St Joseph's

Roman Catholic

Cemetery

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St Joseph's Cemetery, situated on Moston Lane, Moston. On the afternoon of Sunday 1st Aug 1875 the Cemetery was consecrated by Bishop Vaughan of Salford.  Dedicated to the patriarch 'St Joseph' under his title of 'Patron Of A Happy Death.'  A large number of spectators attended, the Bishop was met at the main entrance by a procession of clergy.  A small pink brick building stood in the centre of the ground, it was the temporary Chapel until a new worthier structure is erected.  Due to the Chapels Altar not being completed the remains of the 'Martyrs' which were presented to the current Bishop by a late Venerable Patriarch of Venice, were not able to be placed in the shrine to repose, this part of the service had to be deferred.  The Bishop delivered a short service and address in the Chapel.  Leaving the Chapel the procession walked to a portion of the Cemetery which has been marked out for future burials of Bishops, Canons and Clergy.  A large cross has been erected here with a crown of thorns, a spear and other emblems upon it.  The proscribed service spoken and similar services performed at four other crosses in different parts of the Cemetery, an Episcopal blessing was given and the ceremony concluded.
 

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25 August 1876 the remains of the late Bishop of Salford the Right Reverend William Turner,  Revs Francis Conway, Thomas Kelly, William Green, Camillus A. D'Hont and John Darley were re-interred with Ceremony and requiem mass, having been translated from Salford Cemetery.  A large amount of Clergy and general public attended the ceremony.  It was felt at Salford Cemetery whilst blessed was not consecrated and that as a more holy place established, St Joseph's, that their remains should rest near to the remains of the 'Martyrs' who fought the same fight. Held the same faith, received the same sacraments and who died in the same hope.

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Monday 2nd August 1904 (a public holiday) the Cemetery's new extension of 14 acres and Santo Campo was consecrated by Bishop of Salford Dr Casartelli on fine weathered day and attended by a large Roman Catholic public.
The Santo Campo was designed by Mr Oswald C. Hill, Architect, who modelled it on the famous burial places of North Italy.  A three sided building forming half a quadrangle, main cloister 120ft long, two wings 60ft long, in early English Style.  Beneath the cloisters a basement for interments with the addition of a special Bishops Vault, (has already received the remains of Bishop Bilsborrow) central to the main corridor.  Clergy vaults on the right and left and the rest of the basement set aside for laity.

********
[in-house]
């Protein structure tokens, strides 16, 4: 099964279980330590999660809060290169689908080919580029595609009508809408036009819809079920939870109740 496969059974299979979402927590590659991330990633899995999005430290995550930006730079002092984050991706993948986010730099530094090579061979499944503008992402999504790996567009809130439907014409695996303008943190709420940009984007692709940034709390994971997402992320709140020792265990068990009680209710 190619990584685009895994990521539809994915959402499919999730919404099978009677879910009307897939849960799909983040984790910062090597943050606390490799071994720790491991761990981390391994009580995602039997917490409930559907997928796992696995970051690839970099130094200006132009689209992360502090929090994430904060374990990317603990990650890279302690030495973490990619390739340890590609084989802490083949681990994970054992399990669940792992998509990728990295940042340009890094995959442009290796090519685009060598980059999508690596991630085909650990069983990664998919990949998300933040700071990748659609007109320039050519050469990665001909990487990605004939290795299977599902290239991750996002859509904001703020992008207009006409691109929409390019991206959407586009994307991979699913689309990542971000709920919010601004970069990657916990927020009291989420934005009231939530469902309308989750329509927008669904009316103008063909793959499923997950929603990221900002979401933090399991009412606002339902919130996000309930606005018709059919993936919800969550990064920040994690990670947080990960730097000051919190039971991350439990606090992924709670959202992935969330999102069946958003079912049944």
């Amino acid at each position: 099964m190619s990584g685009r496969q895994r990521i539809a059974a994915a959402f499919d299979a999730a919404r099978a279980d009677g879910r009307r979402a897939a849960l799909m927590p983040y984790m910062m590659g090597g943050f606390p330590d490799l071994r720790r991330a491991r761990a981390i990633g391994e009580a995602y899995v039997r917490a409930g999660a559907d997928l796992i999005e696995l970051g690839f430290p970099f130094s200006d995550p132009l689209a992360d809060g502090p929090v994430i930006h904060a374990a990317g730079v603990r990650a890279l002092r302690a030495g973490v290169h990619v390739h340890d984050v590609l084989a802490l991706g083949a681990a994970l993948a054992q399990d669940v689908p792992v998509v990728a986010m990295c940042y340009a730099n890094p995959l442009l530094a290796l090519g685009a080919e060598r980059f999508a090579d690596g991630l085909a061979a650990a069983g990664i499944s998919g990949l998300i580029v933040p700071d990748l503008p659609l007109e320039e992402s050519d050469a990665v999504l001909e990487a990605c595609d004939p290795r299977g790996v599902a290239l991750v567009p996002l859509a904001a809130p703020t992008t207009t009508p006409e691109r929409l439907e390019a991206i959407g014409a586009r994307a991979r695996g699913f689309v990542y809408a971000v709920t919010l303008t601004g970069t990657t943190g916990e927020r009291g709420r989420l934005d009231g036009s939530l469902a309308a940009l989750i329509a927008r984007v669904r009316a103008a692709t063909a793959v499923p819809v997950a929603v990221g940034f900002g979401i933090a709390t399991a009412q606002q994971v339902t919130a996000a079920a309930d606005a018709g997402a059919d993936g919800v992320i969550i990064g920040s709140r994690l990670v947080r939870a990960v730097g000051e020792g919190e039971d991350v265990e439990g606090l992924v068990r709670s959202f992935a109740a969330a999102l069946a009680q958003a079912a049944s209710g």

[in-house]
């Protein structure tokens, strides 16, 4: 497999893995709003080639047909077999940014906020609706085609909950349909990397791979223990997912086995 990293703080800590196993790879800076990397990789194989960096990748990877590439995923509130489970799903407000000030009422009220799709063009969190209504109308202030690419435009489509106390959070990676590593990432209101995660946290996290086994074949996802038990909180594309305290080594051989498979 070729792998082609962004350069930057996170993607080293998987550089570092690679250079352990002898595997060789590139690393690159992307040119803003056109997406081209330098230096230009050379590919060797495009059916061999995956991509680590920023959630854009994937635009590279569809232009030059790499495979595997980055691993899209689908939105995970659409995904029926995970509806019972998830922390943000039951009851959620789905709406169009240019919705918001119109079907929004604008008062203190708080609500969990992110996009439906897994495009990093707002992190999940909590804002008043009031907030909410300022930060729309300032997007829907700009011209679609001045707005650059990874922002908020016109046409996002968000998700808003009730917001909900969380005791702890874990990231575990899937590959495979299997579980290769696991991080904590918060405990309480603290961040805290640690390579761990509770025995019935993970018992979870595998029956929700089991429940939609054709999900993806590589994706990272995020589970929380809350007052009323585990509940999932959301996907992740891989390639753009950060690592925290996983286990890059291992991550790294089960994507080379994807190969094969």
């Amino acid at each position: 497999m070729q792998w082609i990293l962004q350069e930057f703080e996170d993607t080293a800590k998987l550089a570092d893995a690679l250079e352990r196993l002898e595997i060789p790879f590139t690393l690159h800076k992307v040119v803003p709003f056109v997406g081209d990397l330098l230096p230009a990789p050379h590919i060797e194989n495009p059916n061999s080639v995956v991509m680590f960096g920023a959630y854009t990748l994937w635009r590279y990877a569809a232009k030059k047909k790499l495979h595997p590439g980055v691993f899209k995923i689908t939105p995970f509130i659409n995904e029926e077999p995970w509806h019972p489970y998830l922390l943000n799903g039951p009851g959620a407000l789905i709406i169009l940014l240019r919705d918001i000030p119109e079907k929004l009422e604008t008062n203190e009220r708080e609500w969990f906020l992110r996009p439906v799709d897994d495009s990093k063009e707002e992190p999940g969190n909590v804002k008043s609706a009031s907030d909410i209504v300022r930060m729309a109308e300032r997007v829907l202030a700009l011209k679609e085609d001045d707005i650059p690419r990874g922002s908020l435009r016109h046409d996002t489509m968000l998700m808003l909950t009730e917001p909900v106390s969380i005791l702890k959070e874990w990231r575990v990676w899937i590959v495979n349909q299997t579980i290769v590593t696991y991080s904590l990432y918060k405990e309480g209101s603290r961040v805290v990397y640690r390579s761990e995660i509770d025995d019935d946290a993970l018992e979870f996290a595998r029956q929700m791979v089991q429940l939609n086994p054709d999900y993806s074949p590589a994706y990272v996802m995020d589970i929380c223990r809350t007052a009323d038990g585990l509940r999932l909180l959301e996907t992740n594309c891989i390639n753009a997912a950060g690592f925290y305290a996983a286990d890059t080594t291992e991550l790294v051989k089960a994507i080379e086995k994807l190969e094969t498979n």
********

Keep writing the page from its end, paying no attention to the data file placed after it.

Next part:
A procession of Clergy, Bishop of Salford, Mgr Gadd, the Abbott Geudens, Canons Richardson, Mussely, Boulaye, Corbishley, Lynch and Tynan. present proceeded down St Joseph's Walk to the new building Low mass celebrated by Canon Mussely,  leading the singing were a choir and instrumentalists. The new alter being used for the first time the Bishop gave an account of the name 'Santo Campo' holy field.

Sunday 7th November 1875 the relics of S. Urban, St Lucidianus and S. Prospero 'The Martyrs' were solemnly translated to the Cemetery by the Bishop of Salford and Clergy in the company of a large attendance of the public and as it wound the wall of the cemetery it was very imposing. The function was carried out with all the solemnity which the ceremonial of the Catholic Church admits of these occasions. The Relics were carried upon a bier on the shoulders of fours priests who wore red copes and a high canopy was held over them by four others.  The Bishop preached on the occasion the subject his discourse being the 'Marytrs'

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Monday 2 Aug 1909 the remains of eleven priests were translated to Moston Cemetery to be re-interred from St Augustine’s RC Church Granby Row, Chorlton on Medlock. A large number of clergy and public attended. Requiem mass celebrated at Santo Campo by the Bishop of Shrewsbury. After mass the Bishop of Salford Dr. Casartelli addressed the congregation.
 

The Priest Interred:
The Rev. Roland Broomhead died 1820,
Rev. John Rickaby died 1821,
Rev. Thomas Parkinson died 1821,
Rev. John Ashurst died 1824,
Rev. James Smith died 1827,
Rev. Thomas Maddocks died 1829,
Rev. Henry Gillow died 1837,
Rev. John Laytham 1838,
Rev. John Parson died 1838, 
Rev. John Ward died 1838,
Rev. John Billinton died 1845.

 

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Moston Cemetery does not have a burials website to search.
If you do wish to enquire about a possible burial of an ancestor in the Cemetery you can contact the Office. They are happy to help.
We believe the Office may charge a fee/donation for a search and they do require the death date.

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